Many conferences today are the equivalent of a 20 year-old mobile phone - no longer fit for purpose, according to Martin Sirk of the International Congress & Convention Association (ICCA).
“They are too often ‘top-down’ with too many plenary sessions with so-called experts talking at audiences”, rather than interactive sessions, said the ICCA CEO. Sirk called for a more creative approach to events that achieve greater audience engagement, citing the example of an IBM conference he attended in Amsterdam as an example of the best practice. That event, organised by London-based George P Johnson, had 50 sessions running concurrently at one point – some open and many with ‘closed’ participation.
Sirk was addressing delegates at the 7th Conventions India Conclave in Noida, just outside Delhi, India, where he also called upon the industry to measure more than the direct spend of delegates in trying to ascertain the true value of the meetings business. Using an image of an iceberg to illustrate his argument, Sirk said most of the meetings industry’s value was unseen and while economic impact studies are delivering a useful message to politicians and media, they do not measure the “hidden depths” of the sector. He said: “The meetings industry is an engine of change at government policy level as well as being a deliverer of knowledge.”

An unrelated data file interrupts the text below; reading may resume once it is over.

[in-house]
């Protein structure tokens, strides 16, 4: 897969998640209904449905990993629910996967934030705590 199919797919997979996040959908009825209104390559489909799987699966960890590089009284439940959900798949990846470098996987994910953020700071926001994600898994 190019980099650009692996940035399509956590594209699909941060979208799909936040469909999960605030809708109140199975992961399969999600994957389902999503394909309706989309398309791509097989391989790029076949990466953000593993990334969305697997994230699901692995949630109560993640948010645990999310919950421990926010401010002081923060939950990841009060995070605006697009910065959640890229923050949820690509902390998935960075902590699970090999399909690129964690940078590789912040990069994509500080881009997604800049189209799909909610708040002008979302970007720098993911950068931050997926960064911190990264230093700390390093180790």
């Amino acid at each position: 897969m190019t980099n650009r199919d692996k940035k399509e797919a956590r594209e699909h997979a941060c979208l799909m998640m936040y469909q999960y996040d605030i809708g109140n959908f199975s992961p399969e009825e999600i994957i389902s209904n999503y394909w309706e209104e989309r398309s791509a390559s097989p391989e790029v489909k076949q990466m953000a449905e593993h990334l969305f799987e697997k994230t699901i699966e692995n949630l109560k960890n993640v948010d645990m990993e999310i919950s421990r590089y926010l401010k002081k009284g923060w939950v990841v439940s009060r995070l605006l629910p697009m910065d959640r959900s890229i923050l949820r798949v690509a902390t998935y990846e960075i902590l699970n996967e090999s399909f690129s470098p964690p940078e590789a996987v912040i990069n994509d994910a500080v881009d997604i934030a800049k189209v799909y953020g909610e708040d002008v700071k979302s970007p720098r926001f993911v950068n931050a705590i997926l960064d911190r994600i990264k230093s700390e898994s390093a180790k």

He cited examples of diabetes and dental conferences being held in the Middle East as examples of how conference content can be used to highlight medical and other important issues. “The problem is that because our industry was born out of tourism, we tend to measure the tourism outputs alone. But we are not in the tourism business, we are in the healthcare business, the IT business and the engineering business. We need to stop measuring the $20 hotel breakfast and measure the $2 million deal that was concluded over that breakfast.”
Pictured: Martin Sirk